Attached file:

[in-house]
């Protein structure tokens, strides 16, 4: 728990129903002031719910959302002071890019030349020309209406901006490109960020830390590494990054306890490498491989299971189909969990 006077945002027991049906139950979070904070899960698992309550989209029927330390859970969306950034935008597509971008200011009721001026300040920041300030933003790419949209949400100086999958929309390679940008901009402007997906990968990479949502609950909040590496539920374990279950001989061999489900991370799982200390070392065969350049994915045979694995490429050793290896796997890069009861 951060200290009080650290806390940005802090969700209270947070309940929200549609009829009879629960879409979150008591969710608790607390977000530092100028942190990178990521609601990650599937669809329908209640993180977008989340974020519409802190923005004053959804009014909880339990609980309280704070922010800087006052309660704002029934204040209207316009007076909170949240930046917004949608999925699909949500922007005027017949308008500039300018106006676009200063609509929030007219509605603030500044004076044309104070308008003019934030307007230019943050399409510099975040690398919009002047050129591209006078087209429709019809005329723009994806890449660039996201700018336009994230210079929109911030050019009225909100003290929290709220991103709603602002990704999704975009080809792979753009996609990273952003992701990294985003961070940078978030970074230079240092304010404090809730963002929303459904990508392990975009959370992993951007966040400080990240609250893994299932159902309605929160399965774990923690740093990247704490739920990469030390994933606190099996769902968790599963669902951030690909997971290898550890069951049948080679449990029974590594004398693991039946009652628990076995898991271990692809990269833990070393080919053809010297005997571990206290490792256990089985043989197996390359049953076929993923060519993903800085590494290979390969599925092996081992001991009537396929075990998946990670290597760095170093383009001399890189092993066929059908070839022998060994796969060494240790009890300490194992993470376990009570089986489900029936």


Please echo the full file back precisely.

[in-house]
């Protein structure tokens, strides 16, 4: 728990129903002031719910959302002071890019030349020309209406901006490109960020830390590494990054306890490498491989299971189909969990 006077945002027991049906139950979070904070899960698992309550989209029927330390859970969306950034935008597509971008200011009721001026300040920041300030933003790419949209949400100086999958929309390679940008901009402007997906990968990479949502609950909040590496539920374990279950001989061999489900991370799982200390070392065969350049994915045979694995490429050793290896796997890069009861 951060200290009080650290806390940005802090969700209270947070309940929200549609009829009879629960879409979150008591969710608790607390977000530092100028942190990178990521609601990650599937669809329908209640993180977008989340974020519409802190923005004053959804009014909880339990609980309280704070922010800087006052309660704002029934204040209207316009007076909170949240930046917004949608999925699909949500922007005027017949308008500039300018106006676009200063609509929030007219509605603030500044004076044309104070308008003019934030307007230019943050399409510099975040690398919009002047050129591209006078087209429709019809005329723009994806890449660039996201700018336009994230210079929109911030050019009225909100003290929290709220991103709603602002990704999704975009080809792979753009996609990273952003992701990294985003961070940078978030970074230079240092304010404090809730963002929303459904990508392990975009959370992993951007966040400080990240609250893994299932159902309605929160399965774990923690740093990247704490739920990469030390994933606190099996769902968790599963669902951030690909997971290898550890069951049948080679449990029974590594004398693991039946009652628990076995898991271990692809990269833990070393080919053809010297005997571990206290490792256990089985043989197996390359049953076929993923060519993903800085590494290979390969599925092996081992001991009537396929075990998946990670290597760095170093383009001399890189092993066929059908070839022998060994796969060494240790009890300490194992993470376990009570089986489900029936």